The optimistic tone came as Cameron insisted that he is a “good European” for attempting to drive down the EU’s budget rise.
“I think I have the people of Europe on my side in arguing that we should stop picking their pockets and spending more and more money through the EU budget,” the PM said.
Meanwhile the spokeswoman gave no reason for the change in tone, but said Cameron had in recent days spoken to leaders in Poland, Sweden, Denmark, France, Germany and the Netherlands, and would be calling other EU leaders in the coming days.
All but one of those countries – Poland – contacted so far are net contributors to the EU budget, and more likely to be sympathetic to UK demands for a real terms freeze in EU spending. “The PM believes we can work through these details to get the right deal at this week’s summit,” she said.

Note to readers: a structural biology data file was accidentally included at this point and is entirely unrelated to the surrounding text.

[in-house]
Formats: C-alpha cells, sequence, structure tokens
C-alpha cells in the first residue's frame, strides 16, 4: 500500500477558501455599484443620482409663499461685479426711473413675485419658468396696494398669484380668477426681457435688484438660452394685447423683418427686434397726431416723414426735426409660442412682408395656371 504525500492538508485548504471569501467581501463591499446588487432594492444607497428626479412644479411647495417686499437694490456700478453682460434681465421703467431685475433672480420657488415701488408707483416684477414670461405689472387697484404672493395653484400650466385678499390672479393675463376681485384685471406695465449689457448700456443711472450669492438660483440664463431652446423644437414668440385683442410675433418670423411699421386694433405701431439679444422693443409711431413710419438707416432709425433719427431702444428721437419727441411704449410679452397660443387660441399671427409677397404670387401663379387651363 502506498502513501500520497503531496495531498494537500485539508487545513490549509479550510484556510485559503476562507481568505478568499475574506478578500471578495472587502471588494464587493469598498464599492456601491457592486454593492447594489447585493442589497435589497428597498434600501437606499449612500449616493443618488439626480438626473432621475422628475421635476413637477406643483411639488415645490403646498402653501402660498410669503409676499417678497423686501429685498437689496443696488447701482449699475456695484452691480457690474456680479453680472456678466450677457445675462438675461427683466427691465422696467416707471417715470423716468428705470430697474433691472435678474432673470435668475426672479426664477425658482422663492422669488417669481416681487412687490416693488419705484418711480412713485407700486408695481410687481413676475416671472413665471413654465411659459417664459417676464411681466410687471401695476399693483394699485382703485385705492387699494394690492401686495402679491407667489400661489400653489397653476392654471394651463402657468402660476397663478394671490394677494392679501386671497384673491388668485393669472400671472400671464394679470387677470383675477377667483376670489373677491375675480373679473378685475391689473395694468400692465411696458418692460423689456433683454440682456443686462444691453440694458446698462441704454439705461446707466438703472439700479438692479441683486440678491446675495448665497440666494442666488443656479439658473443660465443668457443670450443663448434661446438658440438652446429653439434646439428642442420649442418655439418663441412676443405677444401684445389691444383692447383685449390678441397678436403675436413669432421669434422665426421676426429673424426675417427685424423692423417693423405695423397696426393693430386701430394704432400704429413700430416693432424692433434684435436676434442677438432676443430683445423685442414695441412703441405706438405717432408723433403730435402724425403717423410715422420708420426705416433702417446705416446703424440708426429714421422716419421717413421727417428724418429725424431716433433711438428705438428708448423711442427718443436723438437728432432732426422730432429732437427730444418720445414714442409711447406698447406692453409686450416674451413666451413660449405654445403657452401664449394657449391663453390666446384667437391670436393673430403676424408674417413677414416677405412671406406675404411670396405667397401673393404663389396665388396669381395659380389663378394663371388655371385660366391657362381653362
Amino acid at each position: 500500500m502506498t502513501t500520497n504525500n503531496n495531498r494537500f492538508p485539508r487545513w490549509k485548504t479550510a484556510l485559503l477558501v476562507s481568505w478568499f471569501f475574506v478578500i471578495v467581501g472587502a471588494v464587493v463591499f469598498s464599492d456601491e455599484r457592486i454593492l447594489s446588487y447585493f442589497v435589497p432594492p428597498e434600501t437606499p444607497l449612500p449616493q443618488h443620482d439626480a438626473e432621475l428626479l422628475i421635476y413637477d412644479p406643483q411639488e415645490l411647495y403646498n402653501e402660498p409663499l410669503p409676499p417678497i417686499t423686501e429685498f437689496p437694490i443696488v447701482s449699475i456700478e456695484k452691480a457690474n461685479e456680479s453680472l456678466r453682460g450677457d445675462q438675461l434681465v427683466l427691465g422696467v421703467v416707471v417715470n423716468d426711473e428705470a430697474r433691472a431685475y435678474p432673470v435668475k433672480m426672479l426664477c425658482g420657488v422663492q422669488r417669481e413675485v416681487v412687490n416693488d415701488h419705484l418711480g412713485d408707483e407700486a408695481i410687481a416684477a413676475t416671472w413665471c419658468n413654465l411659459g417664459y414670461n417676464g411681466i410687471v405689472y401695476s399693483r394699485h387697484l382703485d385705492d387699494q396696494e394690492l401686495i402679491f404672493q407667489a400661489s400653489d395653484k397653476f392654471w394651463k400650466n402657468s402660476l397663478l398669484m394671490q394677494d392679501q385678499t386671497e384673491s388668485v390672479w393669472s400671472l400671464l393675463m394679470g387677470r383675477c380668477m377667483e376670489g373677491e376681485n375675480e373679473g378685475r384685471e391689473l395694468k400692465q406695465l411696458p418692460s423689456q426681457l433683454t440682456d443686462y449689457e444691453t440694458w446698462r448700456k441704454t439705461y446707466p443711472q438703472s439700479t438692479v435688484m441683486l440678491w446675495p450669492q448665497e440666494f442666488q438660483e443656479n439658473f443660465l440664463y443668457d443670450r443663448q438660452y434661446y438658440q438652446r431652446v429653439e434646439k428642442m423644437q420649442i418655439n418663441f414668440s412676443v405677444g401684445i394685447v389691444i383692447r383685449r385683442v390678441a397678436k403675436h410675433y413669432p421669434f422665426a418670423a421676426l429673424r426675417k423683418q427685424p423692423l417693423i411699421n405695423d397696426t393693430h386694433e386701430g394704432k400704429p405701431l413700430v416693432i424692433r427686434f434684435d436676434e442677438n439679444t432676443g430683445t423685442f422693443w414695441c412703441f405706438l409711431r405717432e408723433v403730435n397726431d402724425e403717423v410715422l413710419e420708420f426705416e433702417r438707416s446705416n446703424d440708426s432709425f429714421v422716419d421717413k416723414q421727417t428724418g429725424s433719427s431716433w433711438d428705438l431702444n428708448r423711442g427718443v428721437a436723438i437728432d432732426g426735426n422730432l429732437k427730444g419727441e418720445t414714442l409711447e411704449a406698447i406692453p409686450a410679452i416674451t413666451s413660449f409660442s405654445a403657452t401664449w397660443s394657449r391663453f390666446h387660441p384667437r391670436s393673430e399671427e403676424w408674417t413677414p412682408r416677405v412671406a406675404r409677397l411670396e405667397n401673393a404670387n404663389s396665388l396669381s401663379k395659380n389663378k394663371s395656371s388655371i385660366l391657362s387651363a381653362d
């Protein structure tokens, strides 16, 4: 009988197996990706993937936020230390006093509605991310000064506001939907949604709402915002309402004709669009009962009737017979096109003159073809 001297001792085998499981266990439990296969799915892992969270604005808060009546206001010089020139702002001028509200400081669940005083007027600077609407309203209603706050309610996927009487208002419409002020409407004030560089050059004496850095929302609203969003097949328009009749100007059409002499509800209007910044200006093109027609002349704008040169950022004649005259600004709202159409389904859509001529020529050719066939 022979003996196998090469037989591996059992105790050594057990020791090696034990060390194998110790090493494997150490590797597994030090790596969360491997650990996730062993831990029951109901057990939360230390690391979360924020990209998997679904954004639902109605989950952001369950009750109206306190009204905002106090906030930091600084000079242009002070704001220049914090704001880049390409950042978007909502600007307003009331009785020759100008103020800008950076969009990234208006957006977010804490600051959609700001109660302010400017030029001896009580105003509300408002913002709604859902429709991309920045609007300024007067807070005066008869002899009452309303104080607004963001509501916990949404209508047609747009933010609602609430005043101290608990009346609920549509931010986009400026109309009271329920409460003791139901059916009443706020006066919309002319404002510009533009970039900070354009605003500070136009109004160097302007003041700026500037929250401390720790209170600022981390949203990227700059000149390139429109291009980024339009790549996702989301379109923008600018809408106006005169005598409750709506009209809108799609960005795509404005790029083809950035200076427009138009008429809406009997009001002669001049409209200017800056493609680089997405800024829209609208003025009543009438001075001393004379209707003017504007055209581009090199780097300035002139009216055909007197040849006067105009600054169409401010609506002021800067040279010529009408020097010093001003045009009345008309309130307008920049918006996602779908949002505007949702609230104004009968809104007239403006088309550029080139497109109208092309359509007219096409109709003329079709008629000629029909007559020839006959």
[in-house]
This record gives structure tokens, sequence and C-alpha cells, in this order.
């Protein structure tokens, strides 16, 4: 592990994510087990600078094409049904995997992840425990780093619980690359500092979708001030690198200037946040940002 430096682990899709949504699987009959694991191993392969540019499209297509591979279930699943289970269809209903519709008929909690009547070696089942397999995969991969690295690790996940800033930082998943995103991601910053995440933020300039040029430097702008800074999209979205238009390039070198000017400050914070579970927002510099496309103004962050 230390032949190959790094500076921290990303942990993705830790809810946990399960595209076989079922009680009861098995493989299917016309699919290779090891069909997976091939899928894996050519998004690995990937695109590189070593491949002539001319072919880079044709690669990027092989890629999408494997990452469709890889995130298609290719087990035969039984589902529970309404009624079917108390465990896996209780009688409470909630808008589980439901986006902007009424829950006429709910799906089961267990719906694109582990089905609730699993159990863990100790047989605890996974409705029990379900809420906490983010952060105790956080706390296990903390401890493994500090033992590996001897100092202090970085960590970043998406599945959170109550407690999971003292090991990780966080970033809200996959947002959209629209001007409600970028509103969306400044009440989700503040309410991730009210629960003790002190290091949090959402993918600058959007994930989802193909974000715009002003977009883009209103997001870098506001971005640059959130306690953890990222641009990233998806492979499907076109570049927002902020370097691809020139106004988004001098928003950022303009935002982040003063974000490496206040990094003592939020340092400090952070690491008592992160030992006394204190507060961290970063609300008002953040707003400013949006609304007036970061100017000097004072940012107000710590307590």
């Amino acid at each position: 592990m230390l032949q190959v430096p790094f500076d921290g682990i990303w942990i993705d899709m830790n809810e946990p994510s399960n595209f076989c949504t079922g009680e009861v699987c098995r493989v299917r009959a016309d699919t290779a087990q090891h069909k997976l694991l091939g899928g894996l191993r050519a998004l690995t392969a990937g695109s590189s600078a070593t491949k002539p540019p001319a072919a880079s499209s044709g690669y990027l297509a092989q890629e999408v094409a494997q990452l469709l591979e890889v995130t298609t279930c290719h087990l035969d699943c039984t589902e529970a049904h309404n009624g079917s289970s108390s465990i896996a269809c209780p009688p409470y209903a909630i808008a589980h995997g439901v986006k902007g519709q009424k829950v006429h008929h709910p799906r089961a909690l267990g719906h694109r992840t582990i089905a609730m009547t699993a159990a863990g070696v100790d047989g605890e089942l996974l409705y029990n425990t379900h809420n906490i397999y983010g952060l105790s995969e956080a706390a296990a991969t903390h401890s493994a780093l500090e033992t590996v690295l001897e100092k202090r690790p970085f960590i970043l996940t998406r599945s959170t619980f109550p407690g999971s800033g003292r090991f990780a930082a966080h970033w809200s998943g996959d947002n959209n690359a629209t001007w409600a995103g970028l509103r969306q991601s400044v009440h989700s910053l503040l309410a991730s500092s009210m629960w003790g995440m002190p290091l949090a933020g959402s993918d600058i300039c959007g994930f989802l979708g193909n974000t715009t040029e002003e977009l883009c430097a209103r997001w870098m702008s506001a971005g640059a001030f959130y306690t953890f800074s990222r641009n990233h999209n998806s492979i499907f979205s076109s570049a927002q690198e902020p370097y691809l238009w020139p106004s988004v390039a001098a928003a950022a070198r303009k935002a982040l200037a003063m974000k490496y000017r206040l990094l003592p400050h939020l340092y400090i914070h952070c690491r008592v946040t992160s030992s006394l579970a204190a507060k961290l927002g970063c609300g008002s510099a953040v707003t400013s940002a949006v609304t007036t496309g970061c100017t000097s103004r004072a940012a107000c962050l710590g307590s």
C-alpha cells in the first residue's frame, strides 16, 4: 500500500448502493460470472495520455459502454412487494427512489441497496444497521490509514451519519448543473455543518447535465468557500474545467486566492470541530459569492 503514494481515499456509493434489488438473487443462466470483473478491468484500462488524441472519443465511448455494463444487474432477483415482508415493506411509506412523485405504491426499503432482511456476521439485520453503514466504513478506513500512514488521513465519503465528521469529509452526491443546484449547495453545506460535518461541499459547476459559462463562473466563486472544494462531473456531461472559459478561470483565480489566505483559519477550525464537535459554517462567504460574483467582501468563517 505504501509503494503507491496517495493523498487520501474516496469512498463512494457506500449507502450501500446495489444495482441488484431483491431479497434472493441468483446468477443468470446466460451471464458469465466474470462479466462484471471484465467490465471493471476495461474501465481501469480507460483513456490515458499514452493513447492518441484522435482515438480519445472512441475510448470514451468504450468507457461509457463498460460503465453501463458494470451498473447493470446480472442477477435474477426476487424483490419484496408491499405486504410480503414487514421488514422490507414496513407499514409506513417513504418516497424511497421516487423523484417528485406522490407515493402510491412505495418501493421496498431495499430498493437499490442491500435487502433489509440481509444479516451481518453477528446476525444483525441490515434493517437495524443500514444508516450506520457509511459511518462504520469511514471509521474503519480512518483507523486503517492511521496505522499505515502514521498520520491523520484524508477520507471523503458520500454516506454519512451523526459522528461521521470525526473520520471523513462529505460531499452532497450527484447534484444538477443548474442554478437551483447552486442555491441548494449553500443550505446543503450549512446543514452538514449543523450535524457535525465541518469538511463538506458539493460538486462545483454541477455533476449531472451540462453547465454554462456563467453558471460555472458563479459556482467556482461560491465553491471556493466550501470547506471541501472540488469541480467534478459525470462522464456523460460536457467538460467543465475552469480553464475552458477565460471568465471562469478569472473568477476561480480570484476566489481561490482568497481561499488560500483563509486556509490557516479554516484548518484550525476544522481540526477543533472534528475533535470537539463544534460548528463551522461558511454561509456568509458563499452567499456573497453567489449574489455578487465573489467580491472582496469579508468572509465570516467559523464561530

The think tank Open Europe last night talked up the UK’s position.
“The EU could not ‘circumvent’ the UK’s veto,” it said. “It could move to roll over the 2013 spending ceilings adjusted to inflation with up to 55 individual spending items decided by Qualified Majority Voting. This would be extremely messy and the UK’s veto remains powerful.”